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The Best Ways to Split User Stories

Category : Scrum ยท by

The Goldilocks Scenario

Often during sprint planning we struggle with story size. It’s a bit like Goldilocks – either too big or too small, never just right. In this post I’m going to examine the first case, stories that are too big.

Techniques to Split Big Stories

Mike Cohn has a group of techniques he calls SPIDR. This is an acronym for Spikes, Paths, Interfaces, Data and Rules. Let’s look at these in more detail.

Spikes

Quite often the reason we can’t split a story is because we don’t have enough information or we just don’t understand it. In this case we create a Spike (a short investigatory piece of work) and time box it to a couple of days. Once that time is up we either report back with more detail to help split the story or we go back to the Product Owner for more guidance.

Paths

Sometimes our Product Owner or Architect will have a flow diagram that outlines the system. From this it’s easy to identify the happy and unhappy paths through the application. In order to split the story we would typically start with the happy path and work from there.

Interfaces

Our applications typically have a user interface implemented through a browser. When we split by interface we can choose to implement by browser type or maybe by device type if we’re considering mobile or desktop platforms. Other times we can split by the amount of functionality we put into the interface. It might make sense to provide simpler functionality or less styling in the beginning.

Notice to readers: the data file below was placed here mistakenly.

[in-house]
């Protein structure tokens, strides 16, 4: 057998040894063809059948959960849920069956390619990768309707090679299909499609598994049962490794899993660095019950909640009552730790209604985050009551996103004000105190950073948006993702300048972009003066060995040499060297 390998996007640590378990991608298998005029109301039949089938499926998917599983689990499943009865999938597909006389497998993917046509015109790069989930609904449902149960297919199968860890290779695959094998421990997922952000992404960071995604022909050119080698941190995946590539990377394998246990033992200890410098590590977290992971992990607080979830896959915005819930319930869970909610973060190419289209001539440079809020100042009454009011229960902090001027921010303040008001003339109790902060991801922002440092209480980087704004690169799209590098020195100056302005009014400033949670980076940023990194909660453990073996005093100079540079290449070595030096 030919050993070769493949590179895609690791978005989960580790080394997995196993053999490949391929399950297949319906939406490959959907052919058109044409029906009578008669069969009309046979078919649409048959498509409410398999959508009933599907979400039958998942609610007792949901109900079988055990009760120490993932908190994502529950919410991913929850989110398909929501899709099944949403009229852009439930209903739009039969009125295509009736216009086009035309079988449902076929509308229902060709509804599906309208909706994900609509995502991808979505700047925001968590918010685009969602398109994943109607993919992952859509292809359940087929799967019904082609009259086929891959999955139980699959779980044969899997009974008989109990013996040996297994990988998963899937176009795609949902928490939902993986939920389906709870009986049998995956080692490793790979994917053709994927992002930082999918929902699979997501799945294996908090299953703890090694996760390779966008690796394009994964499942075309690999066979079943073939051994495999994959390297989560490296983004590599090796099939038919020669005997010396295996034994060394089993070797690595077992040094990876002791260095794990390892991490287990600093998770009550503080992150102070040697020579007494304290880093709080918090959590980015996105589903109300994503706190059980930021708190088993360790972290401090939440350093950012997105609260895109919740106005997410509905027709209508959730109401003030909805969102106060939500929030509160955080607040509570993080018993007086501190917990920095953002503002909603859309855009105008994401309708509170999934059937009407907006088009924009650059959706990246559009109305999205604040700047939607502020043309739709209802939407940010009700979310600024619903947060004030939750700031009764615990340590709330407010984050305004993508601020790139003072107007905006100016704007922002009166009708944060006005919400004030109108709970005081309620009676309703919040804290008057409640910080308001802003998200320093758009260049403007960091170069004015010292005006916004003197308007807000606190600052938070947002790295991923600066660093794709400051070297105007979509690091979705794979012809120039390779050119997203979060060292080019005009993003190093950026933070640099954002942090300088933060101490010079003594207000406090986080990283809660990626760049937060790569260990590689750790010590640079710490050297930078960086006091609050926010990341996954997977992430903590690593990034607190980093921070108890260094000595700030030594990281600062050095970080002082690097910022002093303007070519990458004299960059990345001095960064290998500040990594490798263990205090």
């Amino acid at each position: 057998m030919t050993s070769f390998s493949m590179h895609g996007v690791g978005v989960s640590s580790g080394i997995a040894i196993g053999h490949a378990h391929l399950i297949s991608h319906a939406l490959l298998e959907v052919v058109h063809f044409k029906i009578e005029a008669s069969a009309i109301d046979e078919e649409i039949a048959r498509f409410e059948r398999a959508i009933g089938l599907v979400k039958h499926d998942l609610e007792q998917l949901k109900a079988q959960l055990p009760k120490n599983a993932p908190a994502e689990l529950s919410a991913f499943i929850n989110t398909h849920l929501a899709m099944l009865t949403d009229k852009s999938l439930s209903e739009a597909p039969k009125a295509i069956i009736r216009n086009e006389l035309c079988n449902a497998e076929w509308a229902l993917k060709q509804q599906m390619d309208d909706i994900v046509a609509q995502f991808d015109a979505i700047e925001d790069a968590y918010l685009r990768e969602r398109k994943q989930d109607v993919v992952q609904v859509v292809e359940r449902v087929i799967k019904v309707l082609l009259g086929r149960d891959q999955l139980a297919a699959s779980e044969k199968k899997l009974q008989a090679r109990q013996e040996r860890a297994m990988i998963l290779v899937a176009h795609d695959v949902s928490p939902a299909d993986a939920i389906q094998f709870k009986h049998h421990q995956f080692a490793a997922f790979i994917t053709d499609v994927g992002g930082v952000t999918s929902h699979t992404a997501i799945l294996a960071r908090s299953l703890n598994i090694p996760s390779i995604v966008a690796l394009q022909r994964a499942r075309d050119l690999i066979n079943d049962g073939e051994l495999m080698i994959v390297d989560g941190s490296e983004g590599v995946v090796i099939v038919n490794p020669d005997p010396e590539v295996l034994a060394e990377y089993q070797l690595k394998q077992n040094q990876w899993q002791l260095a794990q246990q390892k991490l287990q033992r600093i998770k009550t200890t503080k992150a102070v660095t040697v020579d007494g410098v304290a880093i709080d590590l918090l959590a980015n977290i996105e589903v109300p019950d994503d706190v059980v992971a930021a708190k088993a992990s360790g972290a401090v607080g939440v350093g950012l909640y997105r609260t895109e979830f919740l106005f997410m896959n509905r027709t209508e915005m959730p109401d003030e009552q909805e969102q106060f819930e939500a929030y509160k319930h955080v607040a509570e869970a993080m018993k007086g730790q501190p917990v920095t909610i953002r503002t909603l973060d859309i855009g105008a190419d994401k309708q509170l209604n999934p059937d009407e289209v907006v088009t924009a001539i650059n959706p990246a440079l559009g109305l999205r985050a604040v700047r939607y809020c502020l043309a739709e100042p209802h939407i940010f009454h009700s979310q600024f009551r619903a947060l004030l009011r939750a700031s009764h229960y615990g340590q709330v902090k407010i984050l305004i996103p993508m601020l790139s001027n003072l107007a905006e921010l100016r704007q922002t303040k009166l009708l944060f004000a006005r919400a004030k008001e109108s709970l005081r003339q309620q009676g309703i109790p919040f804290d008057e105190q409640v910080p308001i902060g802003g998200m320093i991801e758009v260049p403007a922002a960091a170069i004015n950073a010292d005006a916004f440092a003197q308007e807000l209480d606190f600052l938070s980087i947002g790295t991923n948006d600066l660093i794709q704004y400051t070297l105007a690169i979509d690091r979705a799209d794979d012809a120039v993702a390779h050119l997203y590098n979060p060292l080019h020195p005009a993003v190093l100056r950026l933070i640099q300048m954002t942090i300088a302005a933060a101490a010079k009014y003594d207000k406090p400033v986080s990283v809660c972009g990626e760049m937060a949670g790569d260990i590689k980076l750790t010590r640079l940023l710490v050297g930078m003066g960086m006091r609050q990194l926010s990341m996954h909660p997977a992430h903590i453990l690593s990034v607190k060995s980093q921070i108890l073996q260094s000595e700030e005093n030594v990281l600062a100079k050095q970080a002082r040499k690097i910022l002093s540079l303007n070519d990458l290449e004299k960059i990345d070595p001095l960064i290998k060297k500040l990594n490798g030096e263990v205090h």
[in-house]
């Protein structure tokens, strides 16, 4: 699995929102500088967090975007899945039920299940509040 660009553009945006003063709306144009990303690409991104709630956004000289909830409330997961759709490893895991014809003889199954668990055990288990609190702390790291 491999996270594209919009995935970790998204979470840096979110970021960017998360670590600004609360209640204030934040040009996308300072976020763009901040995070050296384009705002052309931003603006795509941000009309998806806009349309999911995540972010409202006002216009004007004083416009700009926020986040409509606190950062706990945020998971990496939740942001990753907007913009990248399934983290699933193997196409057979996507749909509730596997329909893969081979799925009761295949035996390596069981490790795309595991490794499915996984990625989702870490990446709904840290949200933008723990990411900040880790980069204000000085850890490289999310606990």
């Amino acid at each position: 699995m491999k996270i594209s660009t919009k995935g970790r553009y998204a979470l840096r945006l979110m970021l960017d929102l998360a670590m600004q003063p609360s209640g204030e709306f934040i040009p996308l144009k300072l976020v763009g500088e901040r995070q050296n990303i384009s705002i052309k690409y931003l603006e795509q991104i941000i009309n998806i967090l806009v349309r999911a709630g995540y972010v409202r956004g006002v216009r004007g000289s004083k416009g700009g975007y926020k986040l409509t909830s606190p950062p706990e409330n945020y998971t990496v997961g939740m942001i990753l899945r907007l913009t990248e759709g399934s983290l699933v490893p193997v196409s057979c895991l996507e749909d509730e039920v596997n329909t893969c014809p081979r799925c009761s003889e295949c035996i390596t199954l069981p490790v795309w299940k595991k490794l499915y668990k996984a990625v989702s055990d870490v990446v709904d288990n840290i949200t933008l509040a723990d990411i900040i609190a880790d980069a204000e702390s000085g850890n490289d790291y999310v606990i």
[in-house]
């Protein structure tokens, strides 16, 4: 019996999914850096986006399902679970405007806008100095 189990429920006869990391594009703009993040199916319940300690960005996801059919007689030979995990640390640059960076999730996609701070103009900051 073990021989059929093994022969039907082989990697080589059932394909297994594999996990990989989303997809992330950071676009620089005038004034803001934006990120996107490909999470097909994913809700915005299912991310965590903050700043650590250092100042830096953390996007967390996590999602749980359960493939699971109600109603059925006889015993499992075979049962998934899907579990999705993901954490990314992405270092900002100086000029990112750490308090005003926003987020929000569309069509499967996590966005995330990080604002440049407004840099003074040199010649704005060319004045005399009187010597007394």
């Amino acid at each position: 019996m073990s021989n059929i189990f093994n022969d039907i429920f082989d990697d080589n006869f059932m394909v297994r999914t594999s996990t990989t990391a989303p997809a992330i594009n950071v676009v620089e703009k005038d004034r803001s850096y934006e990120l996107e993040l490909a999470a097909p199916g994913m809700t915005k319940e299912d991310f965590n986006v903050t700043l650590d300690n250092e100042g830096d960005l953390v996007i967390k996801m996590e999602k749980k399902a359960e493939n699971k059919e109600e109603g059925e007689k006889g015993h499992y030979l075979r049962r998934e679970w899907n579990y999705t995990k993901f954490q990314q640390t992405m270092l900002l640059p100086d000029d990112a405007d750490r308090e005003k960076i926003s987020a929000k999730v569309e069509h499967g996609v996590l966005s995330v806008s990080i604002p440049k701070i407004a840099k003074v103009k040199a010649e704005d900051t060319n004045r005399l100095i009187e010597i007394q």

Data

We may be able to split if we have subsets of data. For example we may have a website that only deals with certain types of customers such as pensioners or students, or people in certain locations or country.

Rules

All applications have business rules. One way of splitting a story is to remove the need for a specific rule if it makes the story implementation easier. You can then add another story that fully implements the rule later. For example, in a financial application we may have a rule that a user can only perform a limited number of financial calculations per day. Our story could relax this rule for the first implementation.

Goldilocks Gets Her Porridge

Working on user stories is always easier when they are the right size. Now we have five useful techniques for splitting stories; Spikes, Paths, Interfaces, Data and Rules. See my other post for what to do when a user story is too small.

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